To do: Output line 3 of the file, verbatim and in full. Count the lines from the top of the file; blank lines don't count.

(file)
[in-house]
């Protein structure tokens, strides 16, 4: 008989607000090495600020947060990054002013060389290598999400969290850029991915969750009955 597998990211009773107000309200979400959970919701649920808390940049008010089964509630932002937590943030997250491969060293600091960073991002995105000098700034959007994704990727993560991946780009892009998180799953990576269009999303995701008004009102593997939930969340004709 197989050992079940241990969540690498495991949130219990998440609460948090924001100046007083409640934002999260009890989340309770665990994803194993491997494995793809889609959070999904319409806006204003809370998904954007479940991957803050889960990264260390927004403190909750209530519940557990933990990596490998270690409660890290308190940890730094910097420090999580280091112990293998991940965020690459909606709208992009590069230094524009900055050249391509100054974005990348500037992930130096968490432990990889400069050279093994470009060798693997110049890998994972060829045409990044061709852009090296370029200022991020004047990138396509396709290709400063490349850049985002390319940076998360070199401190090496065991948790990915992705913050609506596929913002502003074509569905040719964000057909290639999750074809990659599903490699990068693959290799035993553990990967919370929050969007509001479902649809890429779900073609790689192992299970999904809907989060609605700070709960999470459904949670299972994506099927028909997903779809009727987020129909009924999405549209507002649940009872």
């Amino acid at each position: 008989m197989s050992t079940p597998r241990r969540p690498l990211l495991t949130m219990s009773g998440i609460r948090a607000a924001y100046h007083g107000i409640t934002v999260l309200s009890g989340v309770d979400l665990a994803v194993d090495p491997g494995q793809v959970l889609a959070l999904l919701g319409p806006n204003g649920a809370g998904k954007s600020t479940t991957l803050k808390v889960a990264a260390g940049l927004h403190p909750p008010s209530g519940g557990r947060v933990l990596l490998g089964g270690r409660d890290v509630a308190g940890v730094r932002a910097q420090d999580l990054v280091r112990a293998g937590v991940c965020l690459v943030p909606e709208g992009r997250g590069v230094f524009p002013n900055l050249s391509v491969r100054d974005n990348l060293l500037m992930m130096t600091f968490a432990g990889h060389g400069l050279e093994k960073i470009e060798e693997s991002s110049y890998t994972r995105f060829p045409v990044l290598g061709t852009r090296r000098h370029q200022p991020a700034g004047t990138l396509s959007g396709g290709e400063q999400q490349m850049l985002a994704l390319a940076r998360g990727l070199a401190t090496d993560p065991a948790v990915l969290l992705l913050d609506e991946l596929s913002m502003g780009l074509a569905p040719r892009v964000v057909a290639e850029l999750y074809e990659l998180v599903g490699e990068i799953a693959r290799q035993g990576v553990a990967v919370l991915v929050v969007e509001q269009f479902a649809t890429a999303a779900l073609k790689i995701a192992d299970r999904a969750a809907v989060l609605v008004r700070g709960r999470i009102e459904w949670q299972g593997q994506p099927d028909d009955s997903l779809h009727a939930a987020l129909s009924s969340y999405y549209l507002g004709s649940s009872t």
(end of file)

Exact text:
């Amino acid at each position: 008989m197989s050992t079940p597998r241990r969540p690498l990211l495991t949130m219990s009773g998440i609460r948090a607000a924001y100046h007083g107000i409640t934002v999260l309200s009890g989340v309770d979400l665990a994803v194993d090495p491997g494995q793809v959970l889609a959070l999904l919701g319409p806006n204003g649920a809370g998904k954007s600020t479940t991957l803050k808390v889960a990264a260390g940049l927004h403190p909750p008010s209530g519940g557990r947060v933990l990596l490998g089964g270690r409660d890290v509630a308190g940890v730094r932002a910097q420090d999580l990054v280091r112990a293998g937590v991940c965020l690459v943030p909606e709208g992009r997250g590069v230094f524009p002013n900055l050249s391509v491969r100054d974005n990348l060293l500037m992930m130096t600091f968490a432990g990889h060389g400069l050279e093994k960073i470009e060798e693997s991002s110049y890998t994972r995105f060829p045409v990044l290598g061709t852009r090296r000098h370029q200022p991020a700034g004047t990138l396509s959007g396709g290709e400063q999400q490349m850049l985002a994704l390319a940076r998360g990727l070199a401190t090496d993560p065991a948790v990915l969290l992705l913050d609506e991946l596929s913002m502003g780009l074509a569905p040719r892009v964000v057909a290639e850029l999750y074809e990659l998180v599903g490699e990068i799953a693959r290799q035993g990576v553990a990967v919370l991915v929050v969007e509001q269009f479902a649809t890429a999303a779900l073609k790689i995701a192992d299970r999904a969750a809907v989060l609605v008004r700070g709960r999470i009102e459904w949670q299972g593997q994506p099927d028909d009955s997903l779809h009727a939930a987020l129909s009924s969340y999405y549209l507002g004709s649940s009872t």